Augustinianism is based, ultimately, on a particular view of man qua political animal, namely that man is a bad political animal. The Augustinian view of the practicability of limited government is that a limited government might be established, through great effort, but it cannot be maintained. Collapse is inevitable and an ever-present looming threat that must be planned for. The containment structures of the U.S. Constitution, on this view, are necessary and yet necessarily inadequate. One day, the Augustinians hope, the Christian eschaton will see man freed from his endless cycle of fratricidal struggle.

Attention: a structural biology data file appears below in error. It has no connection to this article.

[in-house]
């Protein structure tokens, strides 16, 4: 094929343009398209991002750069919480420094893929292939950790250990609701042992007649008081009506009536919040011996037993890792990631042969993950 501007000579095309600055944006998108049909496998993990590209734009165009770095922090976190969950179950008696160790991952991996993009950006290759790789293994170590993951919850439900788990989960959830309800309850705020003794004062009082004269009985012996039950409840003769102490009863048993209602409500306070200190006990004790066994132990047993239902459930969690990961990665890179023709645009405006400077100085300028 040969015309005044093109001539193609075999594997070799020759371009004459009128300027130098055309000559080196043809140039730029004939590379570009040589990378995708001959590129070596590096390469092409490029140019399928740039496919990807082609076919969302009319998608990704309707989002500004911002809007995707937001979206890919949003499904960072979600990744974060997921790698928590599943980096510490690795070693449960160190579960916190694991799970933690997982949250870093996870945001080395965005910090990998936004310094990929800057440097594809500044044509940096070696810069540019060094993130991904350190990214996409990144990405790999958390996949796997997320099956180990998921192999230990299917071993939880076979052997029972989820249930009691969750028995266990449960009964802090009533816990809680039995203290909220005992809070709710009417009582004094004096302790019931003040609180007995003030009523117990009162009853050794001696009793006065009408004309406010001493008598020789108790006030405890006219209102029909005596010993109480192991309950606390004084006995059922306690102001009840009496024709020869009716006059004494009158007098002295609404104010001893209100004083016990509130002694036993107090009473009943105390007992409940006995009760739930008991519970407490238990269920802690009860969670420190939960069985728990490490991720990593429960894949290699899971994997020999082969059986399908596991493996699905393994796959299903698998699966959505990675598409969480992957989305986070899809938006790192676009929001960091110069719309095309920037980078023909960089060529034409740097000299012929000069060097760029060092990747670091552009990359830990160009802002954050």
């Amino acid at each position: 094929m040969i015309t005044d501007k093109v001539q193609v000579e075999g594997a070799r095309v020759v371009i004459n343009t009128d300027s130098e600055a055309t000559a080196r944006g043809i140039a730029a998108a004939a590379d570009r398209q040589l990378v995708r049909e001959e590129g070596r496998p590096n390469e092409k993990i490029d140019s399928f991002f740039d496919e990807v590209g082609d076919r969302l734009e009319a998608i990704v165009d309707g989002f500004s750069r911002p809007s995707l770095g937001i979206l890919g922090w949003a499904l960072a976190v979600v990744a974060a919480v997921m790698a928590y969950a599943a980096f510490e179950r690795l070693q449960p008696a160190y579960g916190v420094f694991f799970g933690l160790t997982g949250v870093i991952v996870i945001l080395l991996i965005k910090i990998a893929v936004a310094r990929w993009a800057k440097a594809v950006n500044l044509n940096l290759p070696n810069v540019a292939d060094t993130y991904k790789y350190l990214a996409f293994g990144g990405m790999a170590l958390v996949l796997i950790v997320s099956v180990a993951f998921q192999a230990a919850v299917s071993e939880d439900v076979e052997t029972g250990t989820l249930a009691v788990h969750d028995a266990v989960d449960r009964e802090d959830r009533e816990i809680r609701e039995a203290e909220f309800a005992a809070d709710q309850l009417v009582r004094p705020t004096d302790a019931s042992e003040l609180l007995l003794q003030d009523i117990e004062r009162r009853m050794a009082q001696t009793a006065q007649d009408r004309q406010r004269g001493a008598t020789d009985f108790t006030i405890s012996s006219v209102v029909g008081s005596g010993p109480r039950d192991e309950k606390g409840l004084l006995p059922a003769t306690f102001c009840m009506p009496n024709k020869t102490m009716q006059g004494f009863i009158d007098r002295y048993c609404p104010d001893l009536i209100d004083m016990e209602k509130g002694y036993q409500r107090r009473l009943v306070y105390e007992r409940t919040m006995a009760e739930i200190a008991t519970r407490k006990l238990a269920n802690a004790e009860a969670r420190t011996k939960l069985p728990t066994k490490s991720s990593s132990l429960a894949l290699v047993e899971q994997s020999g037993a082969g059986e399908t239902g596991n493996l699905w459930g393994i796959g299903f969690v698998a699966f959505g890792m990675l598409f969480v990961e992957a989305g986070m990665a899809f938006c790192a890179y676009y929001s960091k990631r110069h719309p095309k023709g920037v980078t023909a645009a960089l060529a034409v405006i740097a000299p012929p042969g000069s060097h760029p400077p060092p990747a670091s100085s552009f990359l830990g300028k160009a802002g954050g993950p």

Augustinianism is very definitely not the Objectivist philosophy of statecraft, but at least it is a philosophy of statecraft. In having an explicit philosophy on this point, Augustinians are more sophisticated political thinkers than Objectivists. The measure of a philosophy is not its sophistication, however, but its truth. Augustinianism is based on a false view of man. Perhaps Objectivism will prove more compatible with utopian statecraft, which is based on a very different view.
Heaven On Earth: Utopia
Societies-as-such do not tend to decay toward injustice.
Utopia is a lovely word, a self-contained oxymoron. It is often taken to mean “paradise,” but its etymological meaning is: “no-place.” Thomas Moore started thinking about Utopia in the pre-dawn of the Enlightenment, and the contemplation of a more-or-less unattainable paradise has been a staple of the Enlightenment legacy ever since.